<p>To the first Anonymous: your comment made me chuckle. I get that sometimes. I do come from the academy, so I can get a bit stuffy. Also, one of my all-time favorite critics is Ann Powers, who is often told that she's too academic. I guess it's just who I am and how I respond to all this stuff. Thanks for reading anyway, and be thankful I took out all the Freud that could've been in here if someone else wrote this post. A lot of folks love throwing in psychoanalysis when they talk about horror, especially feminist film scholars. I'm not one of those people, though some of my dearest friends are.</p><p>To the second Anonymous: I'm actually pretty stoked about seeing <em>Black Swan</em> and think I can go in being somewhat impartial. This wasn't so when <em>(500) Days of Summer </em>came out, the last movie I anticipated seeing that I knew I wasn't going to enjoy and flayed on my own blog. All the stuff I've read and heard, many of which I linked in this post, make me really excited to see <em>Black Swan</em>. Goth couture tutus? Smashed mirrors? Bloody toes? A reworked Tchaikovsky score? A cameo from a certain beloved Gen-X ingenue? I'm pretty into it. Even when I saw the trailer, which kind of looked like a weird made-for-cable campfest, I was like "Oh Darren, I'm not sure if this looks terrible or terribly awesome but I will see you at the theater!" I only mentioned that I'm predisposed to hate <em>Black Swan</em> based on my negative reactions to other Aronofsky movies. This is particularly true with <em>Requiem for a Dream</em> which I really, really hated and <em>The Wrestler</em>, which I think is a meh movie with two good performances, one of which is overrated (I'm not talking about Marissa Tomei). Haven't seen <em>The Fountain</em>, so I can't comment on that one.</p><p>As counterexamples, I thought I was going to hate <em>24-Hour Party People </em>because it looked so smug but it's one of my favorite movies of all time. The same goes for <em>Walk Hard</em>, which I wrote off as another Apatow bromance but ended up being a good takedown of rock biopics. I thought I was going to love <em>The Runaways </em>but it played into every rock biopic cliche. You never really know what you're going to get with a movie sometimes, and that's part of the fun.</p><p>To Kelsey: Thanks! I really try to be sensitive to a variety of things when I write these posts while still keeping them accessible. BTW, <em>Suspiria </em>was pretty awesome but make sure you've got all the lights on in your house and a friend nearby. <em>Picnic </em>was a little slow-going for me during the actual screening, but has haunted me since my second viewing. Maybe also have a friend nearby for that one, so you don't feel like you're the only person on the planet.</p>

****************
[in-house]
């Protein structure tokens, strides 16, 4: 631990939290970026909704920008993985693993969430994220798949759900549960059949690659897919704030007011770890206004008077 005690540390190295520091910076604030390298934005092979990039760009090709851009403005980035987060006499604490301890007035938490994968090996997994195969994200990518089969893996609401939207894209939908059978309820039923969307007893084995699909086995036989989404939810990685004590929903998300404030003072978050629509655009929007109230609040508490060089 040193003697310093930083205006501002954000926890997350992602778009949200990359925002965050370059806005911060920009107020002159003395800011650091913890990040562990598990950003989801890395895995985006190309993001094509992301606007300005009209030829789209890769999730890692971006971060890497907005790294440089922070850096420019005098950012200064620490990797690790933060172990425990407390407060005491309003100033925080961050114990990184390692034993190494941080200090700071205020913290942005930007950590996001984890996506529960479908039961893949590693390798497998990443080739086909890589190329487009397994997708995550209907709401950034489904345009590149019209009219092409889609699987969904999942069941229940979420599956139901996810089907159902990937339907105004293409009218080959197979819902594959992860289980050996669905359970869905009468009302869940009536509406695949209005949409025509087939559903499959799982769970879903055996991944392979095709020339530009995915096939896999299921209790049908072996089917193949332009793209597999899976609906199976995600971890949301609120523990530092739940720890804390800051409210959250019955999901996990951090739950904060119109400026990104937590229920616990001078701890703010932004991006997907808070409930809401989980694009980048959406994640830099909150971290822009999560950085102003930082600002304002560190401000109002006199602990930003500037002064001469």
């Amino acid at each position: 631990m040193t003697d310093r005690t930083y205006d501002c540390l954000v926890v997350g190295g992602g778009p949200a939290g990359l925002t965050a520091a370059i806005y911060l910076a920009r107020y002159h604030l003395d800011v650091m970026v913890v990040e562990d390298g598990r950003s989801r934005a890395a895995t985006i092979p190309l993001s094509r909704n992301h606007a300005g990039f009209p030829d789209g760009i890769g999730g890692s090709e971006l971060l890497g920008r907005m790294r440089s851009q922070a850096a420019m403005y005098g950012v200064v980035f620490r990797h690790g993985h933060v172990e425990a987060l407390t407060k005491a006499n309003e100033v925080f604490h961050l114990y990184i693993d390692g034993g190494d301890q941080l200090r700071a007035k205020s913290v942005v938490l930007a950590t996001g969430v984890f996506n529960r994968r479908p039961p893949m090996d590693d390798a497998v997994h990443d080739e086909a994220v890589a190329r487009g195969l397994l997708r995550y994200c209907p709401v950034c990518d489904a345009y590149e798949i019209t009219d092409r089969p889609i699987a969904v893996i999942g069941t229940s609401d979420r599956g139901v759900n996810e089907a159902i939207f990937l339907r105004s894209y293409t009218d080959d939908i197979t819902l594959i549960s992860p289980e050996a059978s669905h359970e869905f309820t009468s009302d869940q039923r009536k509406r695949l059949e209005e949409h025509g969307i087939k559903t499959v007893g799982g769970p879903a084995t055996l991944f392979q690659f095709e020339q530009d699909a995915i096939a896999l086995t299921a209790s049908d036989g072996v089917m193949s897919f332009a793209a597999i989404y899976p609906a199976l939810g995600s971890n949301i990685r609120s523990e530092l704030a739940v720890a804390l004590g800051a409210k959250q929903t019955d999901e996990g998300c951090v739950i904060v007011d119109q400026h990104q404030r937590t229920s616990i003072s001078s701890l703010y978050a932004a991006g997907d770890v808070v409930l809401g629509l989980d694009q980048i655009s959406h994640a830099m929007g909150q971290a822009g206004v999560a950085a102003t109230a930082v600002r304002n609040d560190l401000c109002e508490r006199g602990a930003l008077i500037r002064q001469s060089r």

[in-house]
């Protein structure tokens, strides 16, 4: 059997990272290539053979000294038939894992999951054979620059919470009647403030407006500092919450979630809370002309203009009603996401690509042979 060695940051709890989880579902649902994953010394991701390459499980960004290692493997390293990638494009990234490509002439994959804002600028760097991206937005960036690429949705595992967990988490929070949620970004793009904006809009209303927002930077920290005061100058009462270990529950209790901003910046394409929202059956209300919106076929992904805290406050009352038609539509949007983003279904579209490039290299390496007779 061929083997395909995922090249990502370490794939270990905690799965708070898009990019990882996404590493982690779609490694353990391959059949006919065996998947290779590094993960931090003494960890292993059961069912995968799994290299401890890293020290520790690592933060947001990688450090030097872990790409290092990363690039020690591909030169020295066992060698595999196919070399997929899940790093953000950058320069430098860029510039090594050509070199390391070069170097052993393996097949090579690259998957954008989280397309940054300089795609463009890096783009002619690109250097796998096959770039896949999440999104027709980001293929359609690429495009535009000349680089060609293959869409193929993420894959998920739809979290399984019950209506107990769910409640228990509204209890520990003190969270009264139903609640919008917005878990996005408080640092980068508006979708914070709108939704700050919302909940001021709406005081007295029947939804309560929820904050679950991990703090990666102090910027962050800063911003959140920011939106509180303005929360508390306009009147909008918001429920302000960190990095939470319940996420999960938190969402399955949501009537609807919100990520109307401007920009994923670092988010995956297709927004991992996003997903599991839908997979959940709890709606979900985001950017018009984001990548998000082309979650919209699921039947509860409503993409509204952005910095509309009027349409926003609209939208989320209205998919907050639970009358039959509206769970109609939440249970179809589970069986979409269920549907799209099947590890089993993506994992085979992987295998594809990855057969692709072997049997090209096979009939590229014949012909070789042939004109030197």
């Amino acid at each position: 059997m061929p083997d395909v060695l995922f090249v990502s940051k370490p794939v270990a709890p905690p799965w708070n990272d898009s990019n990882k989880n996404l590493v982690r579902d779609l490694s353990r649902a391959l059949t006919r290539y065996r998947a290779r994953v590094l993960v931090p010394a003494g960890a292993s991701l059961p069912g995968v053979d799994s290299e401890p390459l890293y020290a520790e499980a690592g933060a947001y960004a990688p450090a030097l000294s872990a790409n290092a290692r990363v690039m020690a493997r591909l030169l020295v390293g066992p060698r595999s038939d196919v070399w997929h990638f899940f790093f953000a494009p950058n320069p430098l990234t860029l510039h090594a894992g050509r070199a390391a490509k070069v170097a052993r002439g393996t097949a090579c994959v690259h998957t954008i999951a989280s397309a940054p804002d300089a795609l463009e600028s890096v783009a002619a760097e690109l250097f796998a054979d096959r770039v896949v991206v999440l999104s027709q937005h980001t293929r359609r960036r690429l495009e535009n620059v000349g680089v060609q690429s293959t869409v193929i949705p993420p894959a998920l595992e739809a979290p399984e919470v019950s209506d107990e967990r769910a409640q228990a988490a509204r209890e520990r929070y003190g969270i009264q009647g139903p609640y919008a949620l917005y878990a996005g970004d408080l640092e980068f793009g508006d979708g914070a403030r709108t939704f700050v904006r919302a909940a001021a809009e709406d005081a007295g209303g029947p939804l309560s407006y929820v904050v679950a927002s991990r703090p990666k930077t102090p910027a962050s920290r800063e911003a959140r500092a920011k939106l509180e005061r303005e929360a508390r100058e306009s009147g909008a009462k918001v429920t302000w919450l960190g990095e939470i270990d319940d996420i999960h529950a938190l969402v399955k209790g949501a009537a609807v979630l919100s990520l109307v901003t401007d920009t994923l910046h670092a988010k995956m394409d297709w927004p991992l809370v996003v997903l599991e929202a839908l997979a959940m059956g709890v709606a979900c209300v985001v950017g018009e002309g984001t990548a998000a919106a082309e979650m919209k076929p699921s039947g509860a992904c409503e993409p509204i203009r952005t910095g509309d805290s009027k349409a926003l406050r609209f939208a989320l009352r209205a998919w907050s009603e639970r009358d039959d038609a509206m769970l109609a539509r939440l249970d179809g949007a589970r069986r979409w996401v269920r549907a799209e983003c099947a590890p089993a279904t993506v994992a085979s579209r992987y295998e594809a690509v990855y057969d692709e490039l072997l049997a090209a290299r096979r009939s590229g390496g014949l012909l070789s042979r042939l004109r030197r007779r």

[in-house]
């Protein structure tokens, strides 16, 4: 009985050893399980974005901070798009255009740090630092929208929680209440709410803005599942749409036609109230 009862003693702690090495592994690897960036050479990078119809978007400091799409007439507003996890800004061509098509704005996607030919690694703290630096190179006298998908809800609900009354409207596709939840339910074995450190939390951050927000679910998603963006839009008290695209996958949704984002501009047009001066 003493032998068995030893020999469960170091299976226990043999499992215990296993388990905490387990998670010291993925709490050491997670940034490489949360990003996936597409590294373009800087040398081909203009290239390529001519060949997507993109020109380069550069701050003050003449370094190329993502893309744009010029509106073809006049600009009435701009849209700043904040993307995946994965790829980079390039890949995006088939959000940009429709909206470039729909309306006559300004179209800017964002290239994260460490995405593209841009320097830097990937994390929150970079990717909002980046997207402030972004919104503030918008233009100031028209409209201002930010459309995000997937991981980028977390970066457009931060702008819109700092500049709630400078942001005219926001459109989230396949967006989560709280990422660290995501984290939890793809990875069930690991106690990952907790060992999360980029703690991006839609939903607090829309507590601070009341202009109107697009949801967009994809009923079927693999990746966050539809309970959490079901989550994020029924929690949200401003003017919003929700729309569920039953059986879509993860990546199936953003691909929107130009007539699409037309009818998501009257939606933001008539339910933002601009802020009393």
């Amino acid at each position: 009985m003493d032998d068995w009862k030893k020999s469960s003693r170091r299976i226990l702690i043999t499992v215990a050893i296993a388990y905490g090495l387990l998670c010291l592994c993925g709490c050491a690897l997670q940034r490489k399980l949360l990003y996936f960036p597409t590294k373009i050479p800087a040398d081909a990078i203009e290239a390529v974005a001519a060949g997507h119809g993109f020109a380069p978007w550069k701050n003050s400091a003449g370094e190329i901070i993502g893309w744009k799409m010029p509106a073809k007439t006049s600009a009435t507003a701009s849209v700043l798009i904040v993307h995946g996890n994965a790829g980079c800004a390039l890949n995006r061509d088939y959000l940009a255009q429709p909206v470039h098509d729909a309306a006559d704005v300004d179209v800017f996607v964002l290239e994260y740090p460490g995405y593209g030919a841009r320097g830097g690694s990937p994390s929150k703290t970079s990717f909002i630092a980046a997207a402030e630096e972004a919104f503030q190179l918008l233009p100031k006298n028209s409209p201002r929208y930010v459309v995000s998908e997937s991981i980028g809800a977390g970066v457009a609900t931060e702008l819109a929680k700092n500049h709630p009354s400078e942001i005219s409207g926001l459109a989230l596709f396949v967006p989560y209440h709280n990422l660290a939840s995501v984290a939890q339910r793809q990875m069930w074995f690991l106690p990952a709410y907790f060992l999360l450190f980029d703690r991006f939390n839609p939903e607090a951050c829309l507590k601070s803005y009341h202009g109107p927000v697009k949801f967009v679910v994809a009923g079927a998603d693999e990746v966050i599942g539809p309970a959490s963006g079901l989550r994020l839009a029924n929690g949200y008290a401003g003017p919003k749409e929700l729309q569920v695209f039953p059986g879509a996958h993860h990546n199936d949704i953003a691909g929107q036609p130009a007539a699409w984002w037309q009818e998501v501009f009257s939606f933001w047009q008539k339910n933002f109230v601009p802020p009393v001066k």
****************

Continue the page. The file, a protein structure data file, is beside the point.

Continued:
I think "academic" is a nice